My Week With Marilyn 2011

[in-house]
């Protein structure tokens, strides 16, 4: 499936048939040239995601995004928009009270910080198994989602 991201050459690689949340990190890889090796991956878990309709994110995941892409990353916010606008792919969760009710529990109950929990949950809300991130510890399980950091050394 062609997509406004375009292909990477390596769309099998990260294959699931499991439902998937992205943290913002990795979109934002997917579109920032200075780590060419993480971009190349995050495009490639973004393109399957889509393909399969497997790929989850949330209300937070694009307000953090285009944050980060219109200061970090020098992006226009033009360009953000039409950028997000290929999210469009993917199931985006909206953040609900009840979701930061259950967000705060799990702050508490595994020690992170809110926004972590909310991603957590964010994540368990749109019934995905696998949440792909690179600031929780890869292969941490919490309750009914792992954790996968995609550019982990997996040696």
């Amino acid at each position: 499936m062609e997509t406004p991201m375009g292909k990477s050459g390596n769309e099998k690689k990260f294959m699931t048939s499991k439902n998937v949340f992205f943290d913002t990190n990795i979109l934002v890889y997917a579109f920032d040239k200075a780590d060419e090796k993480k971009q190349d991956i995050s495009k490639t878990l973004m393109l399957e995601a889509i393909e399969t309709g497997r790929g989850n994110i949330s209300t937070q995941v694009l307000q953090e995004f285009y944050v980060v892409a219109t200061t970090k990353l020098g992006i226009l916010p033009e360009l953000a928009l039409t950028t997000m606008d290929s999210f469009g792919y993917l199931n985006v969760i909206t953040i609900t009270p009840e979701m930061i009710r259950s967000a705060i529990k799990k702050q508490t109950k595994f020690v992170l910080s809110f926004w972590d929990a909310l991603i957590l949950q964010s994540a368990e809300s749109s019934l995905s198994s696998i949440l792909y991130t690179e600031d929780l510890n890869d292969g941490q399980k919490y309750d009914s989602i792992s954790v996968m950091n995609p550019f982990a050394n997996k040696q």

Oh goody just what we need another biopic. This one is about the time that Marilyn Monroe went to England to make ‘The Prince and the Showgirl” (the working title was called “The Sleeping Prince”) that Laurence Olivier was directing and co-starring in. Some of us know the problems that erupted during the making of this movie between Monroe and Olivier and for this movie the misery is based on a book written by Colin Clark the son of the historian Kenneth Clark who as a young man was employed by Olivier (thank you daddy) as a third assistant director, which is better known as a go for. The young man dully played by Eddie Redmayne of course falls heads over heels for Marilyn who is portrayed by a valiant but over her head Michelle Williams. The two form a bond that helps Marilyn float on the very troubled waters that she finds herself in, most of which was her own fault. The film itself is as slow as an old person trying to cross Broadway and 86th street before the green light turns red, and all it did for me was to make me want to see an actual Monroe film. Williams kinda looks like Monroe at times, if you squint your eyes, and she tries her darnest to channel her without it becoming too much of an imitation, but Williams is not built like Monroe, nor does she make any attempt at her voice and I rarely thought wow she is really getting Monroe down. Also doing some channeling is the miscast Kenneth Branagh as Olivier, the very miscast Julia Ormond as Vivien Leigh ( Viv deserved better than this) and a nearly invisible Dougray Scott as the unsympathetic Arthur Miller. The best things in the film are the recreated costumes that Marilyn wore for the film and the tangy work done by the wonderful Zoe Wannamaker as the wicked witch of the east Paula Strasberg, and the always brilliant Judi Dench as Dame Sybil Thorndike who comes to Marilyn’s rescue time and time again. Maybe a better film would have been My Week with Dame Sybil. Happily we have the brilliant performances left by Monroe, this icon of the 20th Century, this sex symbol to end all sex symbols, this great actress who during her brief lifetime was not considered anything but a broad, a dame, a slut a convenient lay to be used and then tossed away, but happily we have the films that prove them wrong.